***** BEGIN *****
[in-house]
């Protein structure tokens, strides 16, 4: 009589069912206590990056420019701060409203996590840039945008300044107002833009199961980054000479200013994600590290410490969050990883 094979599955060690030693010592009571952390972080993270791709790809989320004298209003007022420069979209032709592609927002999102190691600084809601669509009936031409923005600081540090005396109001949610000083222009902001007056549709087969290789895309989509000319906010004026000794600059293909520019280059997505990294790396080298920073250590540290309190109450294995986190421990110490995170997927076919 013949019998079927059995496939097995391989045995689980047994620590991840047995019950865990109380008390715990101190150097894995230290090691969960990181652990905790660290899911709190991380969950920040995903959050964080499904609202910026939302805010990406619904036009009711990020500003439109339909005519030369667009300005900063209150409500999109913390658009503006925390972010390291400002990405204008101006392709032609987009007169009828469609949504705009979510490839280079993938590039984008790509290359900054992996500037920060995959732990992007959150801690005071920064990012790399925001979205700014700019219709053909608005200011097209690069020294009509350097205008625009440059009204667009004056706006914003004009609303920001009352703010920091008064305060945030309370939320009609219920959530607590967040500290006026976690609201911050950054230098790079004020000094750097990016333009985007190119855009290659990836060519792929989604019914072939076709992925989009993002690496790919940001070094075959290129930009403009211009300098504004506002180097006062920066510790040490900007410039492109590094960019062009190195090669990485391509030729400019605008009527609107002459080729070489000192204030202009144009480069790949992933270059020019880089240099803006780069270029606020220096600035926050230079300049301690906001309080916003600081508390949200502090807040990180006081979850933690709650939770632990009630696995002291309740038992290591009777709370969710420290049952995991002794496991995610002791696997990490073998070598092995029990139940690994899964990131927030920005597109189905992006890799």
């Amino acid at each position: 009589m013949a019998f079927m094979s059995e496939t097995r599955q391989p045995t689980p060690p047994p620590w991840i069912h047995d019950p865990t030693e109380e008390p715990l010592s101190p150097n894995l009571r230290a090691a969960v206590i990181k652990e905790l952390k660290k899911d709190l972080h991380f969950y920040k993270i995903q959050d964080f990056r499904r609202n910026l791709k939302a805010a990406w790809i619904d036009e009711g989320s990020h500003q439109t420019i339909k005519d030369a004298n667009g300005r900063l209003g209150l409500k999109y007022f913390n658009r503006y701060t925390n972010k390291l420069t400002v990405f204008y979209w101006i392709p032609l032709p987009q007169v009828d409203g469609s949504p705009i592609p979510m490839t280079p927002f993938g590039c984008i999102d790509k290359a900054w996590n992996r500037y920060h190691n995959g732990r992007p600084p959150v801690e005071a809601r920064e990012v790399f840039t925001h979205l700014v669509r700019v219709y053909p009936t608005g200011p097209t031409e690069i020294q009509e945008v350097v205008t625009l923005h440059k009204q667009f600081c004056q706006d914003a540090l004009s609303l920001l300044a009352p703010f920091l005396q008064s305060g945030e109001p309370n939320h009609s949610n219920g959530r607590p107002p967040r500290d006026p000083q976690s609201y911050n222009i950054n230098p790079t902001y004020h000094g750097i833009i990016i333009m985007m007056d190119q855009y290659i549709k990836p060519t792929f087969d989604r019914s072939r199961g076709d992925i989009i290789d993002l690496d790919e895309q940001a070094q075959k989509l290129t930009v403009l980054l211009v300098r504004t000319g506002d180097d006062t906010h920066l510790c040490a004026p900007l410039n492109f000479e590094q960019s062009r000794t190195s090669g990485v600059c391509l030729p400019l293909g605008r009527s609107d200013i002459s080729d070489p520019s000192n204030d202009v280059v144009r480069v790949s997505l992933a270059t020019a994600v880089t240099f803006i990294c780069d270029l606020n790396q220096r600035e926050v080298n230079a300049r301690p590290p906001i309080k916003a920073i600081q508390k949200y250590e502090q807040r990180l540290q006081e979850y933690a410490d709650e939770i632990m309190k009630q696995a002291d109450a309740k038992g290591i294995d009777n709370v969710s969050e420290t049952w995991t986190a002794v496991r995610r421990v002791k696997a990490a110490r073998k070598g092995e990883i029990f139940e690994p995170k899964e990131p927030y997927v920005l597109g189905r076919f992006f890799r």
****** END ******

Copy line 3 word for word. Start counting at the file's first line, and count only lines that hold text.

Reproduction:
């Amino acid at each position: 009589m013949a019998f079927m094979s059995e496939t097995r599955q391989p045995t689980p060690p047994p620590w991840i069912h047995d019950p865990t030693e109380e008390p715990l010592s101190p150097n894995l009571r230290a090691a969960v206590i990181k652990e905790l952390k660290k899911d709190l972080h991380f969950y920040k993270i995903q959050d964080f990056r499904r609202n910026l791709k939302a805010a990406w790809i619904d036009e009711g989320s990020h500003q439109t420019i339909k005519d030369a004298n667009g300005r900063l209003g209150l409500k999109y007022f913390n658009r503006y701060t925390n972010k390291l420069t400002v990405f204008y979209w101006i392709p032609l032709p987009q007169v009828d409203g469609s949504p705009i592609p979510m490839t280079p927002f993938g590039c984008i999102d790509k290359a900054w996590n992996r500037y920060h190691n995959g732990r992007p600084p959150v801690e005071a809601r920064e990012v790399f840039t925001h979205l700014v669509r700019v219709y053909p009936t608005g200011p097209t031409e690069i020294q009509e945008v350097v205008t625009l923005h440059k009204q667009f600081c004056q706006d914003a540090l004009s609303l920001l300044a009352p703010f920091l005396q008064s305060g945030e109001p309370n939320h009609s949610n219920g959530r607590p107002p967040r500290d006026p000083q976690s609201y911050n222009i950054n230098p790079t902001y004020h000094g750097i833009i990016i333009m985007m007056d190119q855009y290659i549709k990836p060519t792929f087969d989604r019914s072939r199961g076709d992925i989009i290789d993002l690496d790919e895309q940001a070094q075959k989509l290129t930009v403009l980054l211009v300098r504004t000319g506002d180097d006062t906010h920066l510790c040490a004026p900007l410039n492109f000479e590094q960019s062009r000794t190195s090669g990485v600059c391509l030729p400019l293909g605008r009527s609107d200013i002459s080729d070489p520019s000192n204030d202009v280059v144009r480069v790949s997505l992933a270059t020019a994600v880089t240099f803006i990294c780069d270029l606020n790396q220096r600035e926050v080298n230079a300049r301690p590290p906001i309080k916003a920073i600081q508390k949200y250590e502090q807040r990180l540290q006081e979850y933690a410490d709650e939770i632990m309190k009630q696995a002291d109450a309740k038992g290591i294995d009777n709370v969710s969050e420290t049952w995991t986190a002794v496991r995610r421990v002791k696997a990490a110490r073998k070598g092995e990883i029990f139940e690994p995170k899964e990131p927030y997927v920005l597109g189905r076919f992006f890799r």